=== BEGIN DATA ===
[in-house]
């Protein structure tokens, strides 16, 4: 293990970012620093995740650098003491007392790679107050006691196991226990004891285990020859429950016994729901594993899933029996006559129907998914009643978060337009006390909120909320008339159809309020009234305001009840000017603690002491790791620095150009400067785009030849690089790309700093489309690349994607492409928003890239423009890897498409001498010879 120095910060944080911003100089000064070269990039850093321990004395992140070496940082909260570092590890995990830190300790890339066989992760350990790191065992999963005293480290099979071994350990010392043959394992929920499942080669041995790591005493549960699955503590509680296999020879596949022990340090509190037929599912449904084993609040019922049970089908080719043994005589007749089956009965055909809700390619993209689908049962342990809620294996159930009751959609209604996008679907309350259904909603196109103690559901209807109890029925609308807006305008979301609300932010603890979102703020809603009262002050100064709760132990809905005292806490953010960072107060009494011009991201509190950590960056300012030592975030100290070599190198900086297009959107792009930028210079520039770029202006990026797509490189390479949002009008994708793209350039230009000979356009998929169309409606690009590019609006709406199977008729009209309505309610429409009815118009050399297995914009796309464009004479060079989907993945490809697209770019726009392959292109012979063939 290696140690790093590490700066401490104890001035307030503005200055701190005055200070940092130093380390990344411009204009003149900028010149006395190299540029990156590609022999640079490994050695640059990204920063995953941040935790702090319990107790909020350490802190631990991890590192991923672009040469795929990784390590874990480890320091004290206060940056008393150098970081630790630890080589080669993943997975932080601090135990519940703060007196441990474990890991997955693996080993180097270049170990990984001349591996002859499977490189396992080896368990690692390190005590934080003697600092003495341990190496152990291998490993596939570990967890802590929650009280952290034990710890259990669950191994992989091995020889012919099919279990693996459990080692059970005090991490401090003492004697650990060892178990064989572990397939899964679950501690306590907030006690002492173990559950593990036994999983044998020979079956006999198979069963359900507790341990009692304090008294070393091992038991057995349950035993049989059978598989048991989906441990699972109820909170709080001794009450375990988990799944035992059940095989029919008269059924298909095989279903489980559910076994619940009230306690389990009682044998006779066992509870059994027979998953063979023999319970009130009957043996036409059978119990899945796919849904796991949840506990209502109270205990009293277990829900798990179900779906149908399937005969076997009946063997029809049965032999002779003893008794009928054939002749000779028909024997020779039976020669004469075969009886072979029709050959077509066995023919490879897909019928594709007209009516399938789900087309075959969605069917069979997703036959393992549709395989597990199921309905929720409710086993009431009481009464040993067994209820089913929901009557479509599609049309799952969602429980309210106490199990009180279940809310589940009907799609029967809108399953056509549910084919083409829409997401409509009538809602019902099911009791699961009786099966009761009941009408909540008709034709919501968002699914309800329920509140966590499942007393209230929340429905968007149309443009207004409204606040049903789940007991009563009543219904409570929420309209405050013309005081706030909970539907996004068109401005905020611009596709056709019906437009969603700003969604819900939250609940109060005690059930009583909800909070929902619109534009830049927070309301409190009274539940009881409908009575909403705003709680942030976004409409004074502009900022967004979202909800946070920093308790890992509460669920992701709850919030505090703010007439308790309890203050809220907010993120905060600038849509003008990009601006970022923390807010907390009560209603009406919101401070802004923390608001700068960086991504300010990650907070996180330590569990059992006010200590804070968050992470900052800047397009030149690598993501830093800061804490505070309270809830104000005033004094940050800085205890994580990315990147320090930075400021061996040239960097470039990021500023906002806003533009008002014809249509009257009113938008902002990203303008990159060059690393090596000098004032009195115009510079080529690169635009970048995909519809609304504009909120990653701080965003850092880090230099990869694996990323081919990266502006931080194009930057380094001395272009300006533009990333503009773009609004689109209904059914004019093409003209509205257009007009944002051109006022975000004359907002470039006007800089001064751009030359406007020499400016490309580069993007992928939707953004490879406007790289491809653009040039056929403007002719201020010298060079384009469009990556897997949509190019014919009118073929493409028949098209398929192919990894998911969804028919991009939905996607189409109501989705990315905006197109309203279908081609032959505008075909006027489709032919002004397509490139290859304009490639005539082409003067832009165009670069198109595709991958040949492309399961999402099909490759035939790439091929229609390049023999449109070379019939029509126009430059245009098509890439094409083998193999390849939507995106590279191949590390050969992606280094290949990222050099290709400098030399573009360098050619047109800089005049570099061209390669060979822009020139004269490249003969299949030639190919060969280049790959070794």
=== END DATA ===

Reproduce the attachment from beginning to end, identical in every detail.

[in-house]
């Protein structure tokens, strides 16, 4: 293990970012620093995740650098003491007392790679107050006691196991226990004891285990020859429950016994729901594993899933029996006559129907998914009643978060337009006390909120909320008339159809309020009234305001009840000017603690002491790791620095150009400067785009030849690089790309700093489309690349994607492409928003890239423009890897498409001498010879 120095910060944080911003100089000064070269990039850093321990004395992140070496940082909260570092590890995990830190300790890339066989992760350990790191065992999963005293480290099979071994350990010392043959394992929920499942080669041995790591005493549960699955503590509680296999020879596949022990340090509190037929599912449904084993609040019922049970089908080719043994005589007749089956009965055909809700390619993209689908049962342990809620294996159930009751959609209604996008679907309350259904909603196109103690559901209807109890029925609308807006305008979301609300932010603890979102703020809603009262002050100064709760132990809905005292806490953010960072107060009494011009991201509190950590960056300012030592975030100290070599190198900086297009959107792009930028210079520039770029202006990026797509490189390479949002009008994708793209350039230009000979356009998929169309409606690009590019609006709406199977008729009209309505309610429409009815118009050399297995914009796309464009004479060079989907993945490809697209770019726009392959292109012979063939 290696140690790093590490700066401490104890001035307030503005200055701190005055200070940092130093380390990344411009204009003149900028010149006395190299540029990156590609022999640079490994050695640059990204920063995953941040935790702090319990107790909020350490802190631990991890590192991923672009040469795929990784390590874990480890320091004290206060940056008393150098970081630790630890080589080669993943997975932080601090135990519940703060007196441990474990890991997955693996080993180097270049170990990984001349591996002859499977490189396992080896368990690692390190005590934080003697600092003495341990190496152990291998490993596939570990967890802590929650009280952290034990710890259990669950191994992989091995020889012919099919279990693996459990080692059970005090991490401090003492004697650990060892178990064989572990397939899964679950501690306590907030006690002492173990559950593990036994999983044998020979079956006999198979069963359900507790341990009692304090008294070393091992038991057995349950035993049989059978598989048991989906441990699972109820909170709080001794009450375990988990799944035992059940095989029919008269059924298909095989279903489980559910076994619940009230306690389990009682044998006779066992509870059994027979998953063979023999319970009130009957043996036409059978119990899945796919849904796991949840506990209502109270205990009293277990829900798990179900779906149908399937005969076997009946063997029809049965032999002779003893008794009928054939002749000779028909024997020779039976020669004469075969009886072979029709050959077509066995023919490879897909019928594709007209009516399938789900087309075959969605069917069979997703036959393992549709395989597990199921309905929720409710086993009431009481009464040993067994209820089913929901009557479509599609049309799952969602429980309210106490199990009180279940809310589940009907799609029967809108399953056509549910084919083409829409997401409509009538809602019902099911009791699961009786099966009761009941009408909540008709034709919501968002699914309800329920509140966590499942007393209230929340429905968007149309443009207004409204606040049903789940007991009563009543219904409570929420309209405050013309005081706030909970539907996004068109401005905020611009596709056709019906437009969603700003969604819900939250609940109060005690059930009583909800909070929902619109534009830049927070309301409190009274539940009881409908009575909403705003709680942030976004409409004074502009900022967004979202909800946070920093308790890992509460669920992701709850919030505090703010007439308790309890203050809220907010993120905060600038849509003008990009601006970022923390807010907390009560209603009406919101401070802004923390608001700068960086991504300010990650907070996180330590569990059992006010200590804070968050992470900052800047397009030149690598993501830093800061804490505070309270809830104000005033004094940050800085205890994580990315990147320090930075400021061996040239960097470039990021500023906002806003533009008002014809249509009257009113938008902002990203303008990159060059690393090596000098004032009195115009510079080529690169635009970048995909519809609304504009909120990653701080965003850092880090230099990869694996990323081919990266502006931080194009930057380094001395272009300006533009990333503009773009609004689109209904059914004019093409003209509205257009007009944002051109006022975000004359907002470039006007800089001064751009030359406007020499400016490309580069993007992928939707953004490879406007790289491809653009040039056929403007002719201020010298060079384009469009990556897997949509190019014919009118073929493409028949098209398929192919990894998911969804028919991009939905996607189409109501989705990315905006197109309203279908081609032959505008075909006027489709032919002004397509490139290859304009490639005539082409003067832009165009670069198109595709991958040949492309399961999402099909490759035939790439091929229609390049023999449109070379019939029509126009430059245009098509890439094409083998193999390849939507995106590279191949590390050969992606280094290949990222050099290709400098030399573009360098050619047109800089005049570099061209390669060979822009020139004269490249003969299949030639190919060969280049790959070794």